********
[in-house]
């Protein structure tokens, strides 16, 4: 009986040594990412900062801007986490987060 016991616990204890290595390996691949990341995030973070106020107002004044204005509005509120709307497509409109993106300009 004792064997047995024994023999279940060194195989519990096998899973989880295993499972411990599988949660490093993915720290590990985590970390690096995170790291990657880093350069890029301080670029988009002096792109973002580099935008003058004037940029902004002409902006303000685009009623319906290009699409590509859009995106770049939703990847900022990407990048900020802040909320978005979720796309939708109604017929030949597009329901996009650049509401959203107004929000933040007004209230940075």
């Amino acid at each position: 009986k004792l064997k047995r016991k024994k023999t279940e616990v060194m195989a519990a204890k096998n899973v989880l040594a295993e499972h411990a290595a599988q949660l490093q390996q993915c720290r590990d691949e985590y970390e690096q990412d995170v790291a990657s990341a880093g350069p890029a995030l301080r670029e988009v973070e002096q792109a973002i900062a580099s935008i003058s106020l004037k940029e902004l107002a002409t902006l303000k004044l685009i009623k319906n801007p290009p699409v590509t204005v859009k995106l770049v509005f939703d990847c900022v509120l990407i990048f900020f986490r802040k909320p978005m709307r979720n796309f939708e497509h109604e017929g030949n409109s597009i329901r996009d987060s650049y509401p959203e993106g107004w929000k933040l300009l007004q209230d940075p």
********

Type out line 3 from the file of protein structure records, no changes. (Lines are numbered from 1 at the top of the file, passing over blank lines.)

């Amino acid at each position: 009986k004792l064997k047995r016991k024994k023999t279940e616990v060194m195989a519990a204890k096998n899973v989880l040594a295993e499972h411990a290595a599988q949660l490093q390996q993915c720290r590990d691949e985590y970390e690096q990412d995170v790291a990657s990341a880093g350069p890029a995030l301080r670029e988009v973070e002096q792109a973002i900062a580099s935008i003058s106020l004037k940029e902004l107002a002409t902006l303000k004044l685009i009623k319906n801007p290009p699409v590509t204005v859009k995106l770049v509005f939703d990847c900022v509120l990407i990048f900020f986490r802040k909320p978005m709307r979720n796309f939708e497509h109604e017929g030949n409109s597009i329901r996009d987060s650049y509401p959203e993106g107004w929000k933040l300009l007004q209230d940075p």